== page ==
This is going to be a relatively short post. I’ve been getting some emails from a few folks, and I think everyone deserves to know what’s going on. I did, after all, leave you off with only two books in what will likely be a seven-book series, so I owe the readers this much at least.
Some of you know this because I’ve reached out directly and answered emails, but in mid-2019 I needed to find employment. 2019 also happens to be the last time I published a book – so if you’re wondering what happened, a new job is partly to blame for the lack of content. The main reason I needed employment was to maintain health insurance, and that meant I couldn’t write full time anymore. I had every intention of writing after I came home each day and on the weekend. Unfortunately, the type of job I took drained me of my mental capacity to do so. There are a couple of reasons for this, and I’m only going to detail these reasons because I believe a lot of aspiring writers feel bad about their lack of production. They get a few pages done every now and then but don’t seem to manage any more than that. I’ve read the hardest hurdle to overcome when writing a book is actually getting it written – it’s not finding an agent, it’s not getting it published, the thing that trips up most people who aspire to write is getting that first book finished. I don’t know how true this is, but I have had a number of people tell me at my day job when they discover I’m a writer that they are also aspiring writers, and they are still working on that first book. So anecdotally, this rings true. My details as to why I haven’t been writing are meant to assuage all the aspiring writers out there – don’t feel bad. It’s a lot of work and maybe right now isn’t the time for that.
I haven’t been able to finish more writing work and that’s due to two things about the job I took – one is personal, and the other is job-related.
On the personal side, I am an extreme introvert. I’m very good at masking this. I’ve worked in public settings most of my working life. If you go into librarianship there are ways you can work in a more isolated environment, but one of the things I’ve always liked best about librarianship was helping people find things. This tends to put you on the front lines answering a ton of questions. When I was a public librarian, I was a lot younger, so I had more energy in general. When I think of getting older in the abstract, things like less energy are a natural prediction to make. But the mental capacity I have to recharge after interacting with so many is not something I expected to diminish. But here we are. The job I took was at an enormously busy library. There were 1.5 million visitors a year, and it is a 24-hour library. It’s a lot, even for an extrovert. Of course, Covid put a dent in that, but then the stressors just shifted. As things picked back up and the Covid mitigations eased, we were back to square one where I spent my days interacting with dozens of strangers every hour. I would come home mentally exhausted and sit like a lump on my couch for a couple hours, often taking a nap. I just didn’t have the energy to do this.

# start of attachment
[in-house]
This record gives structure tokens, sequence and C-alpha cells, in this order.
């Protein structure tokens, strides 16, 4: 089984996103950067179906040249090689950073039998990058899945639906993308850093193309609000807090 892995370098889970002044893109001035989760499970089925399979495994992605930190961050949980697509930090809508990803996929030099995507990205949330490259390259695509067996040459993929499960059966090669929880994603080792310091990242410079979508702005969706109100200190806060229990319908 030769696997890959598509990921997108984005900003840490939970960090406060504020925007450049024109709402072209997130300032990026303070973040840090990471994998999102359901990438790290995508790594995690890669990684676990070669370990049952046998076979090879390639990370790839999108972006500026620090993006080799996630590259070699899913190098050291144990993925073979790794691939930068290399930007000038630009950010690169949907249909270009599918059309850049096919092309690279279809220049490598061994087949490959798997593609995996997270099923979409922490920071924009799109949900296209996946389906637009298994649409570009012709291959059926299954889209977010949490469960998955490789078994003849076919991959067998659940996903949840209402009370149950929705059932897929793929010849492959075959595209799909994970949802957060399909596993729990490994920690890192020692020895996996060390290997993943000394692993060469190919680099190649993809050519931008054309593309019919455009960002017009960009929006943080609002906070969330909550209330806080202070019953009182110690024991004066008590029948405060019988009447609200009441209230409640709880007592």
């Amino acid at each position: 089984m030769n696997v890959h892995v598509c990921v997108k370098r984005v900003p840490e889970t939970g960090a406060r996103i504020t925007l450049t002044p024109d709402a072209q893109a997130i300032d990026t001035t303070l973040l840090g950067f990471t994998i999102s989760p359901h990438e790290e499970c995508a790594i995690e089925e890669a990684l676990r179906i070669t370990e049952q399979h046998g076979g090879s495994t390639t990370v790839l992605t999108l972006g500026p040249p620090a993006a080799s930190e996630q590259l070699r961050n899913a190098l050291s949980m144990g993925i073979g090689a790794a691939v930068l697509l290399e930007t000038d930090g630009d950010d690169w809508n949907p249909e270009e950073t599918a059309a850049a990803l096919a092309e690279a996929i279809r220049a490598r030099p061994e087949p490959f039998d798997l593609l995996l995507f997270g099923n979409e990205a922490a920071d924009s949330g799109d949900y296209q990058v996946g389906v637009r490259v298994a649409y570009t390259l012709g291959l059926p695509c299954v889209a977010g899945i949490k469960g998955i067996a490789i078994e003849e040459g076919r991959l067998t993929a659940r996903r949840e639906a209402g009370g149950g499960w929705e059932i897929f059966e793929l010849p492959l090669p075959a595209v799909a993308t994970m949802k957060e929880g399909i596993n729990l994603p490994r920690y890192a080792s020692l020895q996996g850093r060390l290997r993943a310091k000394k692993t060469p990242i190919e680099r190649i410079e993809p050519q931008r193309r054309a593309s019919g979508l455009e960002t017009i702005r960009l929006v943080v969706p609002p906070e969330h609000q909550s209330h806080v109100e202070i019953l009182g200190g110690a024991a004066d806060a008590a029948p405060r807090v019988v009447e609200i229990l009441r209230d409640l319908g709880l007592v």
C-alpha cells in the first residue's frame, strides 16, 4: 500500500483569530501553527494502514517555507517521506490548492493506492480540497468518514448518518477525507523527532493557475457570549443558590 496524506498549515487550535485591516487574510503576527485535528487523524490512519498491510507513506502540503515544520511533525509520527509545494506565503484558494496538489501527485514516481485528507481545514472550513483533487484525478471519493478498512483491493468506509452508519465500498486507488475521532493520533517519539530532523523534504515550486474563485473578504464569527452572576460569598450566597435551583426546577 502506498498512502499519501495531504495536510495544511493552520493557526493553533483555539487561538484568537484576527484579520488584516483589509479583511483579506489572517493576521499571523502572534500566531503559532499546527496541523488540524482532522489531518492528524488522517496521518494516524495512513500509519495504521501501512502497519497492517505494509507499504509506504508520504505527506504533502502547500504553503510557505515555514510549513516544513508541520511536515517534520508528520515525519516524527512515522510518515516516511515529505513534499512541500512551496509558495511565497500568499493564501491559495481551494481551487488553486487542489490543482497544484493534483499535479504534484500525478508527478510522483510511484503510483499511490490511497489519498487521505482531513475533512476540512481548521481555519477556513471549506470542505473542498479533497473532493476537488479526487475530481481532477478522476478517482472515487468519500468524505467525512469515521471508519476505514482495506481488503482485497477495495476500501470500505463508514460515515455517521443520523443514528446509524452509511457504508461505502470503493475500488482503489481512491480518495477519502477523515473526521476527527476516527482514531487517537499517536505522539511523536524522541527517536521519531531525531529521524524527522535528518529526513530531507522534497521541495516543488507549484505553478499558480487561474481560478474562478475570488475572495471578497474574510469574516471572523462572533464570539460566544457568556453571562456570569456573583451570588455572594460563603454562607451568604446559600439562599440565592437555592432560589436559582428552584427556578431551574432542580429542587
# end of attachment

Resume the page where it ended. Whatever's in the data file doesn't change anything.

The job related issue was that I was in charge of mentoring and training 10 graduate assistants each year. When you are a manager of folks who work evening hours and may need help answering a question at any time, it’s hard to find uninterrupted blocks of time to dive into writing. My supervisor said the job I had really was like a 24/7 job. You are quasi on call all evening long, and in the age of collaborative tools like Teams and Slack, you are extremely reachable. I’m a person who has a crippling sense of responsibility for others under my care. The GAs I mentored were under my care, so it was not something I could ignore when their questions came to me at 11pm at night on a Friday.
These are just my reasons for not being able to write. But everyone has different stressors or distractions. It’s tough. I envy those who can deal with all the stuff of a day job and still put in the hours to get writing done. They have a superpower I do not. I wish I did.
However, things have changed. I’m still employed, but at a new location at the university and as a writer. Huzzah! Now my day job has the same vibe as my evening gig, and since much of my time is remote, I interact with far fewer people. When I do go into the office, our small team is all I see. No more dozens every hour. This has meant I finish my day and have a great deal more energy. Thus why you’ve seen two posts this week. I’m still getting into the groove in my new job, but I think in a couple week’s time I’ll have a schedule for myself that will allow for me to get things rolling again.
Now to get to the roadmap. I try not to set timelines. I think timelines can undermine the writing process – force me to write when I’m not feeling it, or to rush something that needs more work. But I do want to make a goal and set a quasi roadmap just to help keep me on track. Even if I don’t end up hitting these goals, I should be able to make progress towards them. My goal is to have The 11 ready for publishing by January. My roadmap is to have something ready for beta readers every 8 months or so. It’s ambitious, but I will do my best. The hope is that I can do both things – keep my health insurance through my day job, and keep writing for all those who like reading my work. I guess I’ll find out soon if that’s a task I’m up for.
Copyright 2018 M.M. Perry